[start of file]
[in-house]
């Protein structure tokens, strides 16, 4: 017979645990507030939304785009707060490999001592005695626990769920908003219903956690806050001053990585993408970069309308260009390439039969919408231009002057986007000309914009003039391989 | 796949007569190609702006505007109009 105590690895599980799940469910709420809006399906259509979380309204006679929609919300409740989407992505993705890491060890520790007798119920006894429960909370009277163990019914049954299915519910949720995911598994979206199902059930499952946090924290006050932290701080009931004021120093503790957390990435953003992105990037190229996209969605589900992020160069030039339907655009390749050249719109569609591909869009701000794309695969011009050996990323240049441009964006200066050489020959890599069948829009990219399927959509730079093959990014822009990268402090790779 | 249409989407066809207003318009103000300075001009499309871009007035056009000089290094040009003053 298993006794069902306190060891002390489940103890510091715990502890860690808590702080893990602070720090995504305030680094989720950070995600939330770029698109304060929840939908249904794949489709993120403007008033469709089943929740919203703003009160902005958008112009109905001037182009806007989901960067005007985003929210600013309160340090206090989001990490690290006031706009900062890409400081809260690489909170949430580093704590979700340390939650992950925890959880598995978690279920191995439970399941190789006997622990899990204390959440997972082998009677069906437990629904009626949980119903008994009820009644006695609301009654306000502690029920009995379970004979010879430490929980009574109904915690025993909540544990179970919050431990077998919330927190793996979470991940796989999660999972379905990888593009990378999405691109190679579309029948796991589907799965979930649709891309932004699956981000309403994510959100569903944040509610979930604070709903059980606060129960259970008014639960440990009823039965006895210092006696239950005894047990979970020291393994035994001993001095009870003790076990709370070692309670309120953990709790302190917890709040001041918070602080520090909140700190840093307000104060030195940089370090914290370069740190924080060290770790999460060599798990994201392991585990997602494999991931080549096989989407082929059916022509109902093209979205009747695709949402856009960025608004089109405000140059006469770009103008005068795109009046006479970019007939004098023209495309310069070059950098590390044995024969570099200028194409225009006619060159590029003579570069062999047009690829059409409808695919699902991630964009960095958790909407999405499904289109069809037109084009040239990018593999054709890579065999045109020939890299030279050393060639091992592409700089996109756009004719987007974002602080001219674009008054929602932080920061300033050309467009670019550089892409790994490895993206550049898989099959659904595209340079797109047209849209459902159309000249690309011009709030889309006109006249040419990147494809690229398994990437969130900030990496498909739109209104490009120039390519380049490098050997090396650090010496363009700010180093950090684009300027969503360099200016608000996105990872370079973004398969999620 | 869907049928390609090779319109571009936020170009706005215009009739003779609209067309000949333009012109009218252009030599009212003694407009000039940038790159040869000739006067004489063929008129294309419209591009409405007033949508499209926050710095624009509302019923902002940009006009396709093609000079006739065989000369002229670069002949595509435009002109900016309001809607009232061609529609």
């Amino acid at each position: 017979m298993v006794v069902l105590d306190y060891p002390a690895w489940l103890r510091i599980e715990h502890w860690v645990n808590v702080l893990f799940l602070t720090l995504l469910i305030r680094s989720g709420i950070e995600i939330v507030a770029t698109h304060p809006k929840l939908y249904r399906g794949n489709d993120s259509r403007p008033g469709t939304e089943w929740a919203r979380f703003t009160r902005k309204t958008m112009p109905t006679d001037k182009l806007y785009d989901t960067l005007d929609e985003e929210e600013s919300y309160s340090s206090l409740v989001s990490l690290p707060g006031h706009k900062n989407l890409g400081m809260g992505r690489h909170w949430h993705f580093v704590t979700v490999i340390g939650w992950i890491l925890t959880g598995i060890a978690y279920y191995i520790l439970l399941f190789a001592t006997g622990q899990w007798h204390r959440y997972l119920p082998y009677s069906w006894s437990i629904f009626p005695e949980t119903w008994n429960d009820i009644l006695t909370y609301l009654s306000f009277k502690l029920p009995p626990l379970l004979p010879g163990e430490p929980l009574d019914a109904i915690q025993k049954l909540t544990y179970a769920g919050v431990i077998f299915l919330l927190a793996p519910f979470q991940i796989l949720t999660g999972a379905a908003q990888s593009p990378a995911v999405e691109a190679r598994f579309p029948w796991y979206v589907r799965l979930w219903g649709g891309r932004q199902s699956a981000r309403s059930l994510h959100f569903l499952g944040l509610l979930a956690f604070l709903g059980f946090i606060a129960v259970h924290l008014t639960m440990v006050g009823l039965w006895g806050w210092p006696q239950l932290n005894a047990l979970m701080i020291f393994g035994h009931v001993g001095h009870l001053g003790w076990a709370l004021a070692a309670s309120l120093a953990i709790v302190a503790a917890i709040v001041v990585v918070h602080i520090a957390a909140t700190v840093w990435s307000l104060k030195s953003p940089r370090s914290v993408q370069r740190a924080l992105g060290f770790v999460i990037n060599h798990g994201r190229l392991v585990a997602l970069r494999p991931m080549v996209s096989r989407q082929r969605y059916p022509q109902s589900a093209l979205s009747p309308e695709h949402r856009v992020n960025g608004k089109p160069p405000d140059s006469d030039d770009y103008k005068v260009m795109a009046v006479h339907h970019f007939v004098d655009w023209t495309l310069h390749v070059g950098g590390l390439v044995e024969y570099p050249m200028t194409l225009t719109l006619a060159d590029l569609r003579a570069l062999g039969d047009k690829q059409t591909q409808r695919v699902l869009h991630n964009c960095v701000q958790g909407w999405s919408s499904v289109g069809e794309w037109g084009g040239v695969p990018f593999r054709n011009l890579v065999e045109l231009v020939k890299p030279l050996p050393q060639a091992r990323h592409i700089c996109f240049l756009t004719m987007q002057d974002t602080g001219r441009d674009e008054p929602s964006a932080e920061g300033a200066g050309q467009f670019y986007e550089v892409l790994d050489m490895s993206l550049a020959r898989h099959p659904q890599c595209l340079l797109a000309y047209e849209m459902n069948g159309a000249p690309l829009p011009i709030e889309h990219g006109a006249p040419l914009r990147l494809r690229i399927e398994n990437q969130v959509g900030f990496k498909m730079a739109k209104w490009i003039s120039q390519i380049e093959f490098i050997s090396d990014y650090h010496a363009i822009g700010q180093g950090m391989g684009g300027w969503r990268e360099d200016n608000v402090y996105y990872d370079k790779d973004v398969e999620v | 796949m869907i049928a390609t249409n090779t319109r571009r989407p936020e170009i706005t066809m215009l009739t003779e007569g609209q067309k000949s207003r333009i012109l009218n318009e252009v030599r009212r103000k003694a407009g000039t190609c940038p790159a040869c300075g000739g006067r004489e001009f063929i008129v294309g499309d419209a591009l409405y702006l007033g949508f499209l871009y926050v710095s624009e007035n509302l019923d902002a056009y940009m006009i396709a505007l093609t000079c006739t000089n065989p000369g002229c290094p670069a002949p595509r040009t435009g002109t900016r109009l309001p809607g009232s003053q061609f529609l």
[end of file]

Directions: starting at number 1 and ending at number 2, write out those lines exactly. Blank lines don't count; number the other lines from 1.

[in-house]
């Protein structure tokens, strides 16, 4: 017979645990507030939304785009707060490999001592005695626990769920908003219903956690806050001053990585993408970069309308260009390439039969919408231009002057986007000309914009003039391989 | 796949007569190609702006505007109009 105590690895599980799940469910709420809006399906259509979380309204006679929609919300409740989407992505993705890491060890520790007798119920006894429960909370009277163990019914049954299915519910949720995911598994979206199902059930499952946090924290006050932290701080009931004021120093503790957390990435953003992105990037190229996209969605589900992020160069030039339907655009390749050249719109569609591909869009701000794309695969011009050996990323240049441009964006200066050489020959890599069948829009990219399927959509730079093959990014822009990268402090790779 | 249409989407066809207003318009103000300075001009499309871009007035056009000089290094040009003053 298993006794069902306190060891002390489940103890510091715990502890860690808590702080893990602070720090995504305030680094989720950070995600939330770029698109304060929840939908249904794949489709993120403007008033469709089943929740919203703003009160902005958008112009109905001037182009806007989901960067005007985003929210600013309160340090206090989001990490690290006031706009900062890409400081809260690489909170949430580093704590979700340390939650992950925890959880598995978690279920191995439970399941190789006997622990899990204390959440997972082998009677069906437990629904009626949980119903008994009820009644006695609301009654306000502690029920009995379970004979010879430490929980009574109904915690025993909540544990179970919050431990077998919330927190793996979470991940796989999660999972379905990888593009990378999405691109190679579309029948796991589907799965979930649709891309932004699956981000309403994510959100569903944040509610979930604070709903059980606060129960259970008014639960440990009823039965006895210092006696239950005894047990979970020291393994035994001993001095009870003790076990709370070692309670309120953990709790302190917890709040001041918070602080520090909140700190840093307000104060030195940089370090914290370069740190924080060290770790999460060599798990994201392991585990997602494999991931080549096989989407082929059916022509109902093209979205009747695709949402856009960025608004089109405000140059006469770009103008005068795109009046006479970019007939004098023209495309310069070059950098590390044995024969570099200028194409225009006619060159590029003579570069062999047009690829059409409808695919699902991630964009960095958790909407999405499904289109069809037109084009040239990018593999054709890579065999045109020939890299030279050393060639091992592409700089996109756009004719987007974002602080001219674009008054929602932080920061300033050309467009670019550089892409790994490895993206550049898989099959659904595209340079797109047209849209459902159309000249690309011009709030889309006109006249040419990147494809690229398994990437969130900030990496498909739109209104490009120039390519380049490098050997090396650090010496363009700010180093950090684009300027969503360099200016608000996105990872370079973004398969999620 | 869907049928390609090779319109571009936020170009706005215009009739003779609209067309000949333009012109009218252009030599009212003694407009000039940038790159040869000739006067004489063929008129294309419209591009409405007033949508499209926050710095624009509302019923902002940009006009396709093609000079006739065989000369002229670069002949595509435009002109900016309001809607009232061609529609």